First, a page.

Atypical teratoid rhabdoid tumor
As a pediatric oncologist, you get introduced and ingrained in families. You have the privilege of being invited into their lives and our role is to guide them trough the treatment.
Susan Chi, MD
Having a tumor in the brain or spinal cord is always a very serious matter. An atypical teratoid rhabdoid tumor is an aggressive tumor of the central nervous system. If your child has been diagnosed with AT/RT, there are a number of things that you should know:
- AT/RT can occur anywhere in the brain but are most commonly found in cerebellum (base of the brain) and brain stem (the part of the brain that controls basic body functions).
- This type of tumor usually occurs in children under 3 but it can sometimes occur in older children and adults.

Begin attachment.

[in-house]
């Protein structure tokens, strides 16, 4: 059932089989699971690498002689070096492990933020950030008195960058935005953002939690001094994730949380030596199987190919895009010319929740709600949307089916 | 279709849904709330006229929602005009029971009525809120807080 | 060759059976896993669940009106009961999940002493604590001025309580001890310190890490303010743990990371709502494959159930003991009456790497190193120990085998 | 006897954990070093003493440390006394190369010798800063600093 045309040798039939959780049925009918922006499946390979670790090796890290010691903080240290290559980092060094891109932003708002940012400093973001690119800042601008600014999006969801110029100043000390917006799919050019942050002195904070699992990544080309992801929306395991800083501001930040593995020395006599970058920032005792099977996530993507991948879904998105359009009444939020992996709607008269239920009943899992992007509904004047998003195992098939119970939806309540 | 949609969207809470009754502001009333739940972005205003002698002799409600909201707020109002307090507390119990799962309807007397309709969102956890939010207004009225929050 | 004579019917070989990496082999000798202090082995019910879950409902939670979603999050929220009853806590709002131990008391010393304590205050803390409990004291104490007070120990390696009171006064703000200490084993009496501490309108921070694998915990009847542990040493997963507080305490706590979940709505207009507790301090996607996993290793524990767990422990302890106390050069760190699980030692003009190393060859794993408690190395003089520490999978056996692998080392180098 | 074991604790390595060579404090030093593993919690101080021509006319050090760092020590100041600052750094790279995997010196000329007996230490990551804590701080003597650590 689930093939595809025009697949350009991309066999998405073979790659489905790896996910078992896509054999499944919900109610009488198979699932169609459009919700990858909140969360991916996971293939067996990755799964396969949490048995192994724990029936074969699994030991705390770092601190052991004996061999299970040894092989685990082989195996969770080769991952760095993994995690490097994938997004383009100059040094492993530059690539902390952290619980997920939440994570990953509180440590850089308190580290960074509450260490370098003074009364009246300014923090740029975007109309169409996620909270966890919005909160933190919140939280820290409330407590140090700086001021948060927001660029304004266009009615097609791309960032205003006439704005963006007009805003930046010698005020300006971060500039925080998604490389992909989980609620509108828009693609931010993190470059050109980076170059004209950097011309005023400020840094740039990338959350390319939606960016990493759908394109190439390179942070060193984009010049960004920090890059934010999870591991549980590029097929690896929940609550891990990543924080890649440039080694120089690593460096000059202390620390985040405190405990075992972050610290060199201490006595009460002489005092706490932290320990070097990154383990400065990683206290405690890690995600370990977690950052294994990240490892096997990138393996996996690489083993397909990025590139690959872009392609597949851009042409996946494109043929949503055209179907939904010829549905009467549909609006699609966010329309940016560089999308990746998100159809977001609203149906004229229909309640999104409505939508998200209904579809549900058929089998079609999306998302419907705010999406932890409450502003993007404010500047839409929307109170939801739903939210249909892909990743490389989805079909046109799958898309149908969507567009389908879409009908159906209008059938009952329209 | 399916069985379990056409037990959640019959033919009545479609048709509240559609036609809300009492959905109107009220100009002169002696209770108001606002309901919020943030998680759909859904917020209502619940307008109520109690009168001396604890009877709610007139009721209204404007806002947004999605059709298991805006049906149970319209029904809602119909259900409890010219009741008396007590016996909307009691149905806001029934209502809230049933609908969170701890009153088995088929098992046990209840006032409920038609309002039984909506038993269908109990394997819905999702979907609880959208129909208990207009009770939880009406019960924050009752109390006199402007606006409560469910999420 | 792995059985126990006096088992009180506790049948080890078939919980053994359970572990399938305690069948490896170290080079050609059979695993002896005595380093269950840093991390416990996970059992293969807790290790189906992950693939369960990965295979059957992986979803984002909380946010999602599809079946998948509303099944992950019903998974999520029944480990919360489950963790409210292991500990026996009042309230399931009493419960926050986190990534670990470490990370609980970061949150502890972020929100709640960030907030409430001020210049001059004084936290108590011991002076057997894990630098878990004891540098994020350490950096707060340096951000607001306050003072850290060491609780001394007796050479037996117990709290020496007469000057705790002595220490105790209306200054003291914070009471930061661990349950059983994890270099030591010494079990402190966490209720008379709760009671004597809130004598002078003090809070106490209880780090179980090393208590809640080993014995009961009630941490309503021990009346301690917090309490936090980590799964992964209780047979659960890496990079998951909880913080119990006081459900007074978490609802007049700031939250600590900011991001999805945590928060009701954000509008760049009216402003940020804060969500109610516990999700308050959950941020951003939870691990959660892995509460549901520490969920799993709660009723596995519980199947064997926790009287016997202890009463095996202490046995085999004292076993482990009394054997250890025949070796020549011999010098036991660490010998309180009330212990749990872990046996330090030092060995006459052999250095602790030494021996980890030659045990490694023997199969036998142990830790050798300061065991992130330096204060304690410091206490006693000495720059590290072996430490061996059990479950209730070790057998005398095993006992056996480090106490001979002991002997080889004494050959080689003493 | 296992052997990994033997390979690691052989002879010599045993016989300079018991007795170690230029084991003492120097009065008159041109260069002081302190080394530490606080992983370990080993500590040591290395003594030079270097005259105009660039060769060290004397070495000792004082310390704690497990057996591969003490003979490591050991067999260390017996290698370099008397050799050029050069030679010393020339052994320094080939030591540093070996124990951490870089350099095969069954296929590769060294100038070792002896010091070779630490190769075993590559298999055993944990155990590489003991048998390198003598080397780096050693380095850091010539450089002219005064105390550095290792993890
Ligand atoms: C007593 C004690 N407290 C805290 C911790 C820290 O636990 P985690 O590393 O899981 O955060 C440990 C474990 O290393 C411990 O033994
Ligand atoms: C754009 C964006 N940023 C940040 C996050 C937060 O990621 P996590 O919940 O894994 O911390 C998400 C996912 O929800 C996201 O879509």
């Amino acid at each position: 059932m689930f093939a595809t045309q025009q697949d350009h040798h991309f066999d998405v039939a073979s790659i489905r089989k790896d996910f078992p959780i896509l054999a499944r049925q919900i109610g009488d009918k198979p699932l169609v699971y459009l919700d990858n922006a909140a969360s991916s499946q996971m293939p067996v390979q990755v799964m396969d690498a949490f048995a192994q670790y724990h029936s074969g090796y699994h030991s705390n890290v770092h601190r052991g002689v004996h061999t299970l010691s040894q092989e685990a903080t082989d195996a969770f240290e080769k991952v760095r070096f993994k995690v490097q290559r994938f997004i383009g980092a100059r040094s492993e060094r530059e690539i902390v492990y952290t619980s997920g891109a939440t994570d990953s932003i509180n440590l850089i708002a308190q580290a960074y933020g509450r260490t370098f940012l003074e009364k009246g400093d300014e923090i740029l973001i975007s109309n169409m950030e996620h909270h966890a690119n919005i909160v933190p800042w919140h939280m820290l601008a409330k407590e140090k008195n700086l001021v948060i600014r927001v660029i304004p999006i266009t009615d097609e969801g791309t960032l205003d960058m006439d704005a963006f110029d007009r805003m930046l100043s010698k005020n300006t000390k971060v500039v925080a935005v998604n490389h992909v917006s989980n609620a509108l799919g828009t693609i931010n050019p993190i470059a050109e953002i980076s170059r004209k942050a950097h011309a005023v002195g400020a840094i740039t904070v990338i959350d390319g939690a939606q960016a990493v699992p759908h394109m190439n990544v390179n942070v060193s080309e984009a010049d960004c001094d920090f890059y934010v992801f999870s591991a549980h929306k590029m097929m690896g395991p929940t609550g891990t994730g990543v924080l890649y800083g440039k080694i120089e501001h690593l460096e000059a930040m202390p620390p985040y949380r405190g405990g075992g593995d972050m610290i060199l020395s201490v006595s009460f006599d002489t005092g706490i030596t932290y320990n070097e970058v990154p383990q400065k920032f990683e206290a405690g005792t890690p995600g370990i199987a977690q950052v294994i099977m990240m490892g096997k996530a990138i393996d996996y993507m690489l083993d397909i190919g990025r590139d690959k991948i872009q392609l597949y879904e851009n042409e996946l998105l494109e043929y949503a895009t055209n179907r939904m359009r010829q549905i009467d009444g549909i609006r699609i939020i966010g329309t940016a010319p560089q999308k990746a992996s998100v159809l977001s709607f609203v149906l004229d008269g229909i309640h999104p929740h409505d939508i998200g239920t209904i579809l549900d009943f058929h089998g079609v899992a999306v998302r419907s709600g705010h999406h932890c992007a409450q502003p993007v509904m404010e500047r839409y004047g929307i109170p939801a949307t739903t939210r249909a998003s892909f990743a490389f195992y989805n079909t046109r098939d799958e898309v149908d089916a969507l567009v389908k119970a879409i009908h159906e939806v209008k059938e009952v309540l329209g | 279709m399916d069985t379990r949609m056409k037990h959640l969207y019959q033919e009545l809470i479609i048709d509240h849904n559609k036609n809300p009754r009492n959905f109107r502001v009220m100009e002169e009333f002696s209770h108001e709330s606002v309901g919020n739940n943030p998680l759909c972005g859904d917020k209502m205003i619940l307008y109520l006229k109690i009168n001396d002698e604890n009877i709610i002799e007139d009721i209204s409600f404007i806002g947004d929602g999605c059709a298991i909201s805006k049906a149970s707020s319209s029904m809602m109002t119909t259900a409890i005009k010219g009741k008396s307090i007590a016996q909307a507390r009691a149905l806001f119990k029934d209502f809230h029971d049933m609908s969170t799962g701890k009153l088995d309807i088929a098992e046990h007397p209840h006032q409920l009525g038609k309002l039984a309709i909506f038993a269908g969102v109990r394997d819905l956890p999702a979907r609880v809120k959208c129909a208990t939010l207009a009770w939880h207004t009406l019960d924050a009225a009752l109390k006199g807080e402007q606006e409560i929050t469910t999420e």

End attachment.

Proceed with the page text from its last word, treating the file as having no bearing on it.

- AT/RT was previous thought to be a type of medulloblastoma. However, it is now known to be a separate type of tumor and is treated differently.
AT/RT represents only 1 to 2 percent of childhood brain tumors.
How Dana-Farber/Children’s Hospital Cancer Center approaches ATRT
Children’s Hospital Boston’s patients who have teratoid rhabdoid tumors are treated through Dana-Farber/Children’s Hospital Cancer Center, New England’s largest and most active pediatric brain tumor treatment center. Our team provides advanced treatment options for young patients with AT/RT and other brain tumors.
As you read further, you’ll find general information about acute teratoid rhabdoid tumor (AT/RT). If you would like to view summary information about brain tumors first, see the overview on brain tumors.
ATRT: Reviewed by Susan Chi, MD
© Children’s Hospital Boston, 2011